Tuesday, 14 April 2009

Interview with Jim Sink of Avatar-Reality

Jim Sink, is Vice President of Business Development at Avatar-Reality, the company behind the forthcoming virtual world, Blue Mars. Avatar-Reality is based in Honolulu, Hawaii, and currently employs a staff of 24, and growing.

Jim Sink began his career in the interactive entertainment industry at Foundation9 designing games for Sega, Hudson, Nokia, and Eidos. Following his work as a game designer, Jim managed business development and partner acquisition at Microsoft’s Xbox Live service. Jim joined Avatar Reality in 2008 to lead their business development efforts.

1. How will Blue Mars work? Will there be user-created content, user-created terrain, in-world economy?

JS: Absolutely. There will be two types of account: end-user accounts, and developer-accounts. For end-users the client will be free, and there will be no fees for entering Blue Mars, however, some cities or areas may be subscription-only areas.

For developers, the Software Development Kit (SDK) will be free, and content will be generated outside of Blue Mars, then uploaded into it, rather than creating within Blue Mars.

2. Who do you see as your main competition? Second Life? Entropia?

JS: We feel that Blue Mars, with its unique qualities, will be catering to a unique market, and so we don’t see ourselves competing directly with any of the other Virtual Worlds. There will be some, of course, but as we see the population of Virtual Worlds rising dramatically over the next ten years, there is enough growth there for all the main players.

3. What will be the hardware requirements for Blue Mars?

JS: We recently put together a US$400 home PC the other day, and Blue Mars ran fine on it. I would say that the most important requirement is that the PC should have a dedicated graphics card, as opposed to an integrated graphics chip. Most cards on the market today over 100$ are fine. Blue Mars will run on Vista or XP, and will use DirectX. Of course, the better the graphics card and the more memory you have, the better the experience will be. There are no plans right now to launch either a Mac or Linux version.

4. One of the key benefits of OpenSimulator is that it can be operated in standalone mode, which may appeal to a variety of companies and organisations that want a Second Life-like environment, but not connected physically, or by association, to Second Life. Second Life has responded by announcing a firewalled standalone version to be launched later this year. Does Avatar-Reality have any plans for a standalone version of Blue Mars?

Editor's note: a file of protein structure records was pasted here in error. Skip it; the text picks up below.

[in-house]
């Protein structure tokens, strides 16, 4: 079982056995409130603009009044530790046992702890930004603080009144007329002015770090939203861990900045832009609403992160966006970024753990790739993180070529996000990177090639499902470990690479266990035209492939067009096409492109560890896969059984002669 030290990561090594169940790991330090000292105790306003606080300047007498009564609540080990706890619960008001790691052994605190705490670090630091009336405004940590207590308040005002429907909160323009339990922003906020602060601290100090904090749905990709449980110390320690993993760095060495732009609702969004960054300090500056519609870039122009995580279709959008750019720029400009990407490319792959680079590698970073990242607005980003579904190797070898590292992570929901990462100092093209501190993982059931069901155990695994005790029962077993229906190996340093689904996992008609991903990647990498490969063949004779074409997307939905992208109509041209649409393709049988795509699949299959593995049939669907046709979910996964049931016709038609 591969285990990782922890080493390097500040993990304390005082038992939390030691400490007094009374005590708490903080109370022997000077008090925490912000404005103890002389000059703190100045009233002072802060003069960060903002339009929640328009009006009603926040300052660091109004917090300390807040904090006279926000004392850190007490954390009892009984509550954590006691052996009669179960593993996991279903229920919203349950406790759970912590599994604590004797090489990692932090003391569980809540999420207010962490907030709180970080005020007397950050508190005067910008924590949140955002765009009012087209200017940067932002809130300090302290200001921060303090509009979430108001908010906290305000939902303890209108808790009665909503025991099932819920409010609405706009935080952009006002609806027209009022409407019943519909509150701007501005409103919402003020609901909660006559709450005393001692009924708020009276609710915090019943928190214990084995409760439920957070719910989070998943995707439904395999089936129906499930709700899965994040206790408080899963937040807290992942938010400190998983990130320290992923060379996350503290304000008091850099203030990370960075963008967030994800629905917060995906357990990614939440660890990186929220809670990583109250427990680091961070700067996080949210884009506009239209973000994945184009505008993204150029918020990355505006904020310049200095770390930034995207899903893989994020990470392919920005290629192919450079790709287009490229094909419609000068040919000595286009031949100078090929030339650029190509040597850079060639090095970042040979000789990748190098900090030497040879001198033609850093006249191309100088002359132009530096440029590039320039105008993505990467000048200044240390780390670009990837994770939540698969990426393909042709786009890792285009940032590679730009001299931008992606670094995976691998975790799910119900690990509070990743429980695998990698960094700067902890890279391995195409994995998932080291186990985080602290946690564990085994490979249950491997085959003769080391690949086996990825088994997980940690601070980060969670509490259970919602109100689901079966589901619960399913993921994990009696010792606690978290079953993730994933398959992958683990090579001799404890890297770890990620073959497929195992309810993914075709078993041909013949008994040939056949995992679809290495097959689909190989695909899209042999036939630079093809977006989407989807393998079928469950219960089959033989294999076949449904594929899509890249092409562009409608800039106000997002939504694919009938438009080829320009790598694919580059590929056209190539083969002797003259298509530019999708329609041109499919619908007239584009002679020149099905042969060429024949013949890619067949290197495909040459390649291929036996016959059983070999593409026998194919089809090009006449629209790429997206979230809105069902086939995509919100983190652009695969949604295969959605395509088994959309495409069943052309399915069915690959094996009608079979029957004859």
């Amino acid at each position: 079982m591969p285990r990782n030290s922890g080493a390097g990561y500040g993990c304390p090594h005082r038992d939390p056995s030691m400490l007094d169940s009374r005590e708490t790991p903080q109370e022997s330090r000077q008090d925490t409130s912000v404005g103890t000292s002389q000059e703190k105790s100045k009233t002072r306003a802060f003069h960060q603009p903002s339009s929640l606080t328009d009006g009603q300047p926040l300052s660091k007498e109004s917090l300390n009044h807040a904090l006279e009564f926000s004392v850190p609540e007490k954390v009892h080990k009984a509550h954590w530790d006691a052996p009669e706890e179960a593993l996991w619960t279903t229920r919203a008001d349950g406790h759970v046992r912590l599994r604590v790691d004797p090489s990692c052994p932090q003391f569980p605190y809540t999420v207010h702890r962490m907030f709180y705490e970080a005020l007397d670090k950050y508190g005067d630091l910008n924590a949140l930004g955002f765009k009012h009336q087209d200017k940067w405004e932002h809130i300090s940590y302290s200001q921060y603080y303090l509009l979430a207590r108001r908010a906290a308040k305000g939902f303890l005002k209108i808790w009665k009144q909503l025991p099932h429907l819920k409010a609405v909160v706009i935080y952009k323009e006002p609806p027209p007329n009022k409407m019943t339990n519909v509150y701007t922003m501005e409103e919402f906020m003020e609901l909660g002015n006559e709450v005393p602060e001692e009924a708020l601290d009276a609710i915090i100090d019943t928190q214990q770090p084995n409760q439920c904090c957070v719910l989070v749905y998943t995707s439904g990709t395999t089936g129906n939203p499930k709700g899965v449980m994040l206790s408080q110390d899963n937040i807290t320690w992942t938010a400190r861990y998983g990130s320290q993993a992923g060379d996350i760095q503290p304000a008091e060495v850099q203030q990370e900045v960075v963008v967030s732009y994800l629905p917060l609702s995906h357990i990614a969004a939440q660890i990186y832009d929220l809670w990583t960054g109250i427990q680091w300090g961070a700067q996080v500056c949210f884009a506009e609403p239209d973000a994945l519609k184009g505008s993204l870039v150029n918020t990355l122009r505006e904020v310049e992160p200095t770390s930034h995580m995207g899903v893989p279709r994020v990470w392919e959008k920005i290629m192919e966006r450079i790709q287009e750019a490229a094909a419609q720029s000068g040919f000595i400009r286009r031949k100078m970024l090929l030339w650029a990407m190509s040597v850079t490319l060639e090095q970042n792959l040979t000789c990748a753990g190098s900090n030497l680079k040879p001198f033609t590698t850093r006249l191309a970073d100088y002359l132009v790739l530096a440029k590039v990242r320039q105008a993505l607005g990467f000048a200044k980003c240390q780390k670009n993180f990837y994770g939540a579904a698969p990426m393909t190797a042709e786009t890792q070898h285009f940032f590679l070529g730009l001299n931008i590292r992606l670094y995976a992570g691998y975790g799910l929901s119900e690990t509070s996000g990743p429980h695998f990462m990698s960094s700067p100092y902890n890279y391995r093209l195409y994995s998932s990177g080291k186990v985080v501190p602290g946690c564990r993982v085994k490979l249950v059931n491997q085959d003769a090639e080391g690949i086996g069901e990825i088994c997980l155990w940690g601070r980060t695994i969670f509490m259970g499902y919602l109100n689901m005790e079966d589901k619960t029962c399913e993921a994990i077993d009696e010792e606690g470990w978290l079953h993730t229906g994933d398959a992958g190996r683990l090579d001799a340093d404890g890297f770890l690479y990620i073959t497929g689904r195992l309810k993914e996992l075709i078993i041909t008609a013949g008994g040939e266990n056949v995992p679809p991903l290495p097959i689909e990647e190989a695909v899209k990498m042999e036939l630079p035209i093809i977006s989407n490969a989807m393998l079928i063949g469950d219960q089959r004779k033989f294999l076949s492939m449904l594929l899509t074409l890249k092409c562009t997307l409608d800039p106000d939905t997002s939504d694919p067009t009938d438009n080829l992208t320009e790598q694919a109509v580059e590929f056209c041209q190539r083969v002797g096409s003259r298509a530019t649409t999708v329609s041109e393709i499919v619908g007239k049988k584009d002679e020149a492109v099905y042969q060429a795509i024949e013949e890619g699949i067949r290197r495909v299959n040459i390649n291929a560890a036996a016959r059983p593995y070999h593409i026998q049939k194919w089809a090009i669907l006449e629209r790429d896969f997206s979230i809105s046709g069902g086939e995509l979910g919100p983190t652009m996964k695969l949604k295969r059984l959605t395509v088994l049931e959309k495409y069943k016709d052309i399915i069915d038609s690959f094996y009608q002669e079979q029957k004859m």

JS: We have no plans at present to launch a standalone version of Blue Mars.

5. Avatar-Reality promised on their original website a cutting edge avatar rendering engine. Has this been finalised yet?

JS: Yes. Although Blue Mars is based on the CryEngine2, we have made a lot of extensions to it, which includ the avatar rendering, facial features, hair, etc.

6. In SL the unit of land is the Region, 256x256m. Will Blue have a ‘unit of land’, and if so, what will it be?

JS: No. Land masses can be 2Km by 2Km or more. There will be a minimum size, but that has not been finalised yet. However, land size is not what will drive the pricing structure. We will use the concept of ‘capacity’. For example, if you want sufficient capacity for 1,600 concurrent users, the price will be X. The more capacity you buy the cheaper will be the ‘per concurrent user’ price. Unlike other Virtual Worlds, such as Second Life, you really will be able to host a concert in Blue Mars attended by several thousand avatars!

7. Will it be possible to upload all media into Blue Mars, textures, sound, animations, video?

JS: Yes. Video will be handled using Scaleform, a flash compatible middleware package that we use for all our UI.

8. Blue Mars is based on CryTek’s CryEngine2. Now that CryTek have announced CryEngine3, will that effect Blue Mars? Does Avatar-Reality plan to keep pace with CryTek’s development?

JS: The CryEngine3 is more of a compatibility release for consoles than a major upgrade in features or performance. We work closely with CryTek, and if they bring out enhancements to their engines that we feel is of benefit, then of course we will implement them.

9. What methods of communication will be available in Blue Mars?

JS: Initially there will be chat, public and private. Voice will be optional, and interfaces to social networks, such as Twitter are in the pipeline.

10. What is the current schedule for the testing and roll-out of Blue Mars?

JS: We plan to go beta with the Client in June 2009. The development kit is available now for developers, and in the next day or two we plan to release a preview editor tool, which can be downloaded directly from the website, which will give users and developers a feel for how their content will look in Blue Mars. Both the development kit and the preview editor are WYSIWYG.

11. Tell me some things about Blue Mars I don’t know.

JS: We’ve worked hard to create an ecosystem where content developers can thrive. From robust content management tools, a centralized item registration database that helps prevent unauthorized copying, and a secure integrated transaction system, the Blue Mars platform lets content developers focus on creation rather than security and billing overhead.

We will appeal to those seeking social interaction, commercial opportunities, gaming, and educators.

Many thanks Jim.

JS: You are most welcome.